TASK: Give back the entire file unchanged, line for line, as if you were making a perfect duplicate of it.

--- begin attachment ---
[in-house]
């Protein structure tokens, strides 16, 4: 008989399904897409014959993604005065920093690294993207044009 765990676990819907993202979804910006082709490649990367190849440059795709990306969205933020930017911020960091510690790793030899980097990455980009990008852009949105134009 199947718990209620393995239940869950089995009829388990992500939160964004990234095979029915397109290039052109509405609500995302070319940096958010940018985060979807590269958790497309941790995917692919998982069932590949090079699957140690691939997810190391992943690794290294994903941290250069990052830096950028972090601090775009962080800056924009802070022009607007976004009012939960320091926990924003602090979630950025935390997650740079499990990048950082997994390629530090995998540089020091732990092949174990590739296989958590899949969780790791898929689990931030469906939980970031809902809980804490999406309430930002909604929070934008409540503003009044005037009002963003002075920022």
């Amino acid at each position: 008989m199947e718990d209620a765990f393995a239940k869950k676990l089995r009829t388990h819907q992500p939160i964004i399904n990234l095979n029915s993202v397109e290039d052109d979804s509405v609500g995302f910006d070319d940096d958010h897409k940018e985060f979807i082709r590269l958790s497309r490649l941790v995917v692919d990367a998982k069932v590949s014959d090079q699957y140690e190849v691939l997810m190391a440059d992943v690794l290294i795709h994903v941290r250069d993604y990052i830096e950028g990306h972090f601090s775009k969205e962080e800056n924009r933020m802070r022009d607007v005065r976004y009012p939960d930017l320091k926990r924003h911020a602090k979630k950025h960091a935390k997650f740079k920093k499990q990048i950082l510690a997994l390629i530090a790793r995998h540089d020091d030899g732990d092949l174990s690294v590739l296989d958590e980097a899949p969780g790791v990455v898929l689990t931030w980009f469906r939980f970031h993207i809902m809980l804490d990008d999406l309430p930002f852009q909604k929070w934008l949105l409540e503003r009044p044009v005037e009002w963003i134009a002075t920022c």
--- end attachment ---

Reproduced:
[in-house]
């Protein structure tokens, strides 16, 4: 008989399904897409014959993604005065920093690294993207044009 765990676990819907993202979804910006082709490649990367190849440059795709990306969205933020930017911020960091510690790793030899980097990455980009990008852009949105134009 199947718990209620393995239940869950089995009829388990992500939160964004990234095979029915397109290039052109509405609500995302070319940096958010940018985060979807590269958790497309941790995917692919998982069932590949090079699957140690691939997810190391992943690794290294994903941290250069990052830096950028972090601090775009962080800056924009802070022009607007976004009012939960320091926990924003602090979630950025935390997650740079499990990048950082997994390629530090995998540089020091732990092949174990590739296989958590899949969780790791898929689990931030469906939980970031809902809980804490999406309430930002909604929070934008409540503003009044005037009002963003002075920022």
């Amino acid at each position: 008989m199947e718990d209620a765990f393995a239940k869950k676990l089995r009829t388990h819907q992500p939160i964004i399904n990234l095979n029915s993202v397109e290039d052109d979804s509405v609500g995302f910006d070319d940096d958010h897409k940018e985060f979807i082709r590269l958790s497309r490649l941790v995917v692919d990367a998982k069932v590949s014959d090079q699957y140690e190849v691939l997810m190391a440059d992943v690794l290294i795709h994903v941290r250069d993604y990052i830096e950028g990306h972090f601090s775009k969205e962080e800056n924009r933020m802070r022009d607007v005065r976004y009012p939960d930017l320091k926990r924003h911020a602090k979630k950025h960091a935390k997650f740079k920093k499990q990048i950082l510690a997994l390629i530090a790793r995998h540089d020091d030899g732990d092949l174990s690294v590739l296989d958590e980097a899949p969780g790791v990455v898929l689990t931030w980009f469906r939980f970031h993207i809902m809980l804490d990008d999406l309430p930002f852009q909604k929070w934008l949105l409540e503003r009044p044009v005037e009002w963003i134009a002075t920022c």